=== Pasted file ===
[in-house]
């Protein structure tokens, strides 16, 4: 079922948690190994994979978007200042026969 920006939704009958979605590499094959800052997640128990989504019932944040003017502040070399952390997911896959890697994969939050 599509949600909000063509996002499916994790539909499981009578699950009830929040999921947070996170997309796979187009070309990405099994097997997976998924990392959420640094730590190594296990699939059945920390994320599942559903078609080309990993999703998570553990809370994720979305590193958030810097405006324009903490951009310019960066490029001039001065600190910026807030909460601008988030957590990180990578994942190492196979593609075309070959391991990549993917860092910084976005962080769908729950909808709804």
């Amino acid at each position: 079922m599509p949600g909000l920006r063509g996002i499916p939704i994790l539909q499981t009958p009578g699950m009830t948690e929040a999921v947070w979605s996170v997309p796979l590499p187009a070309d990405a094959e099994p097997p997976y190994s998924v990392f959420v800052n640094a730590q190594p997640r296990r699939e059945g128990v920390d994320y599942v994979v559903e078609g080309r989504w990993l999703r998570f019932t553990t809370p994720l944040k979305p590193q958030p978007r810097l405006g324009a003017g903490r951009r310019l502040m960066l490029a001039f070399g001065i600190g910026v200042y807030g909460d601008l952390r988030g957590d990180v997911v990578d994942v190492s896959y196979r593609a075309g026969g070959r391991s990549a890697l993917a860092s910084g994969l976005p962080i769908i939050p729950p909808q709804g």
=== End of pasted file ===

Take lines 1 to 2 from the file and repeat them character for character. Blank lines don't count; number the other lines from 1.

[in-house]
């Protein structure tokens, strides 16, 4: 079922948690190994994979978007200042026969 920006939704009958979605590499094959800052997640128990989504019932944040003017502040070399952390997911896959890697994969939050 599509949600909000063509996002499916994790539909499981009578699950009830929040999921947070996170997309796979187009070309990405099994097997997976998924990392959420640094730590190594296990699939059945920390994320599942559903078609080309990993999703998570553990809370994720979305590193958030810097405006324009903490951009310019960066490029001039001065600190910026807030909460601008988030957590990180990578994942190492196979593609075309070959391991990549993917860092910084976005962080769908729950909808709804």